Master Fox is one of the free games we got as an admission gift for SaltCon 2018. It’s really fun, simple, and great for kids who are a bit older. Master Fox is similar to a dexterity game, and relies heavily on each player’s ability to feel the difference between wooden tokens.
See Master Fox’s Board Game Geek page.
In Master Fox, players take on the role of apprentice thieves who are vying to fill in for Master Fox when he’s away. Each player chooses a mask that features a picture of a fox. The masks cover your eyes during the action of each round, so that you can’t see what you’re grabbing. After each player has a mask, players have to shuffle a small deck and deal out three cards. Each card shows a type of animal or food that all of the aspiring thieves must collect during that round. Next, set aside the special tokens (some foxes, snakes, and a hammer) because these are only introduced during later rounds. Toss all of the remaining tokens inside the game box, close the lid and mix them up.
After the tokens are mixed up, the fun really begins. All of the players lower their masks, ensuring they cannot see the box. Then one player lifts the lid of the box away to reveal the tray with all of the wooden tokens and says something to the effect of “Go”. Then all players stick one hand into the box, and start rummaging around for the tokens they want.
However, players can only collect three tokens, and can only do so one at a time. Once you grab a token you want to keep, you transfer it to your other hand (called your bag). Then you dive right back in. Once someone has three tokens in their “bag” they call out for everyone to stop. Anyone with tokens in their hands have to drop them back into the box and everyone lifts their masks.
Players score points based on the tokens they’ve collected. For each token you collected that matches one of the revealed cards, you get one point. You also gain points in special ways with the specialized tokens. Additionally, you lose points for having more than 3 tokens, and a couple other conditions.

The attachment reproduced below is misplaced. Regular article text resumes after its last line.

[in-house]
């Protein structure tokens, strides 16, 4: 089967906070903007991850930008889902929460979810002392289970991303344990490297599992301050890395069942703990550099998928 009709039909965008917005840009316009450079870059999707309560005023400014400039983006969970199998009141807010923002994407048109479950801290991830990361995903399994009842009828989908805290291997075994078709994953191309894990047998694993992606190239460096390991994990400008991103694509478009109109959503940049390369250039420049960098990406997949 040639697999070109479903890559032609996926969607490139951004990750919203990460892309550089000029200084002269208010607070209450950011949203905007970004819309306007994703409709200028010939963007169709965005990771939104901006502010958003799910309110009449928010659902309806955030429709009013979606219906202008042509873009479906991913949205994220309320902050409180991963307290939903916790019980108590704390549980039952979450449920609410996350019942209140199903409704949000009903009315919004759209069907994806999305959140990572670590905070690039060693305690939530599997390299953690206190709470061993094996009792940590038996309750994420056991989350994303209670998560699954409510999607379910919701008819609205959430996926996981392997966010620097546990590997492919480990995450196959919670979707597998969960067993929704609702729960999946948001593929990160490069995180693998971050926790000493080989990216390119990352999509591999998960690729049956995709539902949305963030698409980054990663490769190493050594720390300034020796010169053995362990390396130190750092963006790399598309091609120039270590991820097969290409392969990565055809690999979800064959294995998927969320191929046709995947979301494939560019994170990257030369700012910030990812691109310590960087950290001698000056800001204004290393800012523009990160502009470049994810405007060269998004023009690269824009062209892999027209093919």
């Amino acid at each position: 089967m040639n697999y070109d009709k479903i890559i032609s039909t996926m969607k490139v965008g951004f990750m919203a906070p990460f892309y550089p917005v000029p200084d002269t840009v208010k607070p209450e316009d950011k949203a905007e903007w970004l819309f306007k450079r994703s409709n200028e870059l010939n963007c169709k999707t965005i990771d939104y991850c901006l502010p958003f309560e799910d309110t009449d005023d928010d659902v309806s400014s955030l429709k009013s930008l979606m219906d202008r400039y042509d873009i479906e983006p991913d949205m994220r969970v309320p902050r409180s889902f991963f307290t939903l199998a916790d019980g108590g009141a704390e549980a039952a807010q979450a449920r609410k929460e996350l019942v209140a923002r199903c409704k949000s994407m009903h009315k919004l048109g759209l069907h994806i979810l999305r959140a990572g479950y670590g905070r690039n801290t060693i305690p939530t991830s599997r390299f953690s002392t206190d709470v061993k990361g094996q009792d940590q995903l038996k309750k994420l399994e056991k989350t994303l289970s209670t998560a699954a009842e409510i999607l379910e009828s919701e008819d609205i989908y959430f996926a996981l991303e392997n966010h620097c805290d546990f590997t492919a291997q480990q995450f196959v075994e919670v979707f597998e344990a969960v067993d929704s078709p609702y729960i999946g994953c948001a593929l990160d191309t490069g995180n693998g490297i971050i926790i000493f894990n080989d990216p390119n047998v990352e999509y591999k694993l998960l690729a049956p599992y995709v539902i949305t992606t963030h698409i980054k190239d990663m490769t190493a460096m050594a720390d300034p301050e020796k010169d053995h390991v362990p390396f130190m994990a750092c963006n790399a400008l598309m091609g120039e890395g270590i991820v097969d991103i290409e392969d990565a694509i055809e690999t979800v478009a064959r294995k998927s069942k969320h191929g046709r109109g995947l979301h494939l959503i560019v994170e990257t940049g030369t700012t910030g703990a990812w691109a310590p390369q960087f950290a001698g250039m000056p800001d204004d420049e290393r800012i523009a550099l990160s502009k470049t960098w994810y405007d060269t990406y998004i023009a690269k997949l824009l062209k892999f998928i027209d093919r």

Master Fox’s Best Points
Master Fox is fun. Plain and simple. That’s probably the best thing about this game. There’s something satisfying about digging around at a bunch of tokens while the other players are digging around with you. Distinguishing between a horse and a cow requires that you pay attention to the shapes and relative widths of the tokens.
The components included with Master Fox are really great. The masks are sturdy and the expressions of the foxes on them are great. It has awesome personality. The cards are well made, and all of the artwork is consistent and really fun. Additionally, the box is solidly built, and the insert supports the game perfectly. Because the box is part of playing the game, the insert is simply angled cardboard, ensuring that nothing gets stuck in corners. It’s simple and elegant.
Probably my favorite components are the wooden tokens. Each token is nice by itself. They are all similar to one another in one aspect or another, but have enough distinguishing features to make it possible to quickly and easily pick the right token out of the box while blindfolded. One of my favorite things about the tokens is that each is slightly wider or shallower than the others. It makes it easier for a savvy player to pick the right tokens out of the crowd.
Master Fox’s Worst Points
Although Master Fox is fun, it doesn’t feel entirely sanitary. Throughout the entire game you’re digging around in a common box with other people’s hands. Everybody is touching the same tokens, often multiple times. Although that’s intentional, and I enjoy it, I also recommend having a bottle of hand sanitizer nearby. Oh, and as always, wash your hands before you eat.
Master Fox is also going to be a bit difficult for anyone under the age of 6 or 7 to play. Distinguishing between shapes while blindfolded can take practice and a bit more abstract thinking than most 5 year olds are used to. Even so, my son really enjoys this game.
Buy Master Fox
I like Master Fox, and if you get a chance to pick up a copy, I’d say go for it.
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